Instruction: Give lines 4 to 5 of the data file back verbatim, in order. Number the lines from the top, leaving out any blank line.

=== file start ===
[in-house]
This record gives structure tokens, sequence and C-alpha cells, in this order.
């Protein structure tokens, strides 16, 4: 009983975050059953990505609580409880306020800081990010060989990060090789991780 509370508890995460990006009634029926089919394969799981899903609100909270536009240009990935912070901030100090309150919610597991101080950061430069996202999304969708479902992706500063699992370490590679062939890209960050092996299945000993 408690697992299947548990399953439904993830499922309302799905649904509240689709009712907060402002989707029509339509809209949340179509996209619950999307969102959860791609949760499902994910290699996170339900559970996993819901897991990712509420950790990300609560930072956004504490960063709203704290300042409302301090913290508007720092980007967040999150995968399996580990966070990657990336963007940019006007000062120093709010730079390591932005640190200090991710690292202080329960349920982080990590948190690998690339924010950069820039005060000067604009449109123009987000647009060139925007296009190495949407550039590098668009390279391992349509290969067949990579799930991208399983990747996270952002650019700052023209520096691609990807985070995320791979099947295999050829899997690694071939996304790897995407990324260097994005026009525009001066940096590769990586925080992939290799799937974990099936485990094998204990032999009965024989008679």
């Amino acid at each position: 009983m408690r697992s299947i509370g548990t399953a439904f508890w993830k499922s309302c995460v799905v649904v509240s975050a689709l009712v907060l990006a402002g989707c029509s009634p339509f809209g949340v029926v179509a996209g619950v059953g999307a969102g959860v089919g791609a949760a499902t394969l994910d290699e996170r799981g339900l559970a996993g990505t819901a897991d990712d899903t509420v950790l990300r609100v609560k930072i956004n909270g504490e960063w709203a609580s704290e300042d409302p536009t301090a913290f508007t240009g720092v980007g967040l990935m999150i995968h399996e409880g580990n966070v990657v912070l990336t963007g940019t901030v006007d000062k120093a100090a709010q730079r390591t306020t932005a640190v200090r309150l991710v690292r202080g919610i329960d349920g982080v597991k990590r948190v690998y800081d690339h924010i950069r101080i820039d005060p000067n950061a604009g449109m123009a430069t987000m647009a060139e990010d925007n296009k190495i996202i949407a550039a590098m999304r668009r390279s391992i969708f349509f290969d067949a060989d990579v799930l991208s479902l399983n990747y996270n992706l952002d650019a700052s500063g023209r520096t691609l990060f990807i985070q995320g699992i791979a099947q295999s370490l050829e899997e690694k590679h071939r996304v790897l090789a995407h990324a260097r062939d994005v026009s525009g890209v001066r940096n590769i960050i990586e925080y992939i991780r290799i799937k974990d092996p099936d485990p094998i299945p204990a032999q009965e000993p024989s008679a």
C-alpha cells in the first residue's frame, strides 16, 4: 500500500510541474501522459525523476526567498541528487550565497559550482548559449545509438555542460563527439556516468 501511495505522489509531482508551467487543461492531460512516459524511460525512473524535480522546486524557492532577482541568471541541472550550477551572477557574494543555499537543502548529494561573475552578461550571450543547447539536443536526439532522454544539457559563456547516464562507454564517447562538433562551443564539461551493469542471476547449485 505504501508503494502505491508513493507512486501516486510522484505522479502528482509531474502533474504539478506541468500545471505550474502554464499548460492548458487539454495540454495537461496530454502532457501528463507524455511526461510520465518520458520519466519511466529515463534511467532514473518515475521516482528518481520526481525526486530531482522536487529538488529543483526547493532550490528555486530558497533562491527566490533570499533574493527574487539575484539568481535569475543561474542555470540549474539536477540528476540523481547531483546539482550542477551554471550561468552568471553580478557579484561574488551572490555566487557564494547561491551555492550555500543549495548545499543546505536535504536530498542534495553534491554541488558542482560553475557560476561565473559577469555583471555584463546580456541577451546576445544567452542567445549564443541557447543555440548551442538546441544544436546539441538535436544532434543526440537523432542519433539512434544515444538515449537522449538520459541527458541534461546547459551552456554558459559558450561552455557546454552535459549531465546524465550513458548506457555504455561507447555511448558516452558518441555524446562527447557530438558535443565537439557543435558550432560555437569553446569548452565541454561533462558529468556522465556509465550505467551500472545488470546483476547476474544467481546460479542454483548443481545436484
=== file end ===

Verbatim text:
């Amino acid at each position: 009983m408690r697992s299947i509370g548990t399953a439904f508890w993830k499922s309302c995460v799905v649904v509240s975050a689709l009712v907060l990006a402002g989707c029509s009634p339509f809209g949340v029926v179509a996209g619950v059953g999307a969102g959860v089919g791609a949760a499902t394969l994910d290699e996170r799981g339900l559970a996993g990505t819901a897991d990712d899903t509420v950790l990300r609100v609560k930072i956004n909270g504490e960063w709203a609580s704290e300042d409302p536009t301090a913290f508007t240009g720092v980007g967040l990935m999150i995968h399996e409880g580990n966070v990657v912070l990336t963007g940019t901030v006007d000062k120093a100090a709010q730079r390591t306020t932005a640190v200090r309150l991710v690292r202080g919610i329960d349920g982080v597991k990590r948190v690998y800081d690339h924010i950069r101080i820039d005060p000067n950061a604009g449109m123009a430069t987000m647009a060139e990010d925007n296009k190495i996202i949407a550039a590098m999304r668009r390279s391992i969708f349509f290969d067949a060989d990579v799930l991208s479902l399983n990747y996270n992706l952002d650019a700052s500063g023209r520096t691609l990060f990807i985070q995320g699992i791979a099947q295999s370490l050829e899997e690694k590679h071939r996304v790897l090789a995407h990324a260097r062939d994005v026009s525009g890209v001066r940096n590769i960050i990586e925080y992939i991780r290799i799937k974990d092996p099936d485990p094998i299945p204990a032999q009965e000993p024989s008679a």
C-alpha cells in the first residue's frame, strides 16, 4: 500500500510541474501522459525523476526567498541528487550565497559550482548559449545509438555542460563527439556516468 501511495505522489509531482508551467487543461492531460512516459524511460525512473524535480522546486524557492532577482541568471541541472550550477551572477557574494543555499537543502548529494561573475552578461550571450543547447539536443536526439532522454544539457559563456547516464562507454564517447562538433562551443564539461551493469542471476547449485 505504501508503494502505491508513493507512486501516486510522484505522479502528482509531474502533474504539478506541468500545471505550474502554464499548460492548458487539454495540454495537461496530454502532457501528463507524455511526461510520465518520458520519466519511466529515463534511467532514473518515475521516482528518481520526481525526486530531482522536487529538488529543483526547493532550490528555486530558497533562491527566490533570499533574493527574487539575484539568481535569475543561474542555470540549474539536477540528476540523481547531483546539482550542477551554471550561468552568471553580478557579484561574488551572490555566487557564494547561491551555492550555500543549495548545499543546505536535504536530498542534495553534491554541488558542482560553475557560476561565473559577469555583471555584463546580456541577451546576445544567452542567445549564443541557447543555440548551442538546441544544436546539441538535436544532434543526440537523432542519433539512434544515444538515449537522449538520459541527458541534461546547459551552456554558459559558450561552455557546454552535459549531465546524465550513458548506457555504455561507447555511448558516452558518441555524446562527447557530438558535443565537439557543435558550432560555437569553446569548452565541454561533462558529468556522465556509465550505467551500472545488470546483476547476474544467481546460479542454483548443481545436484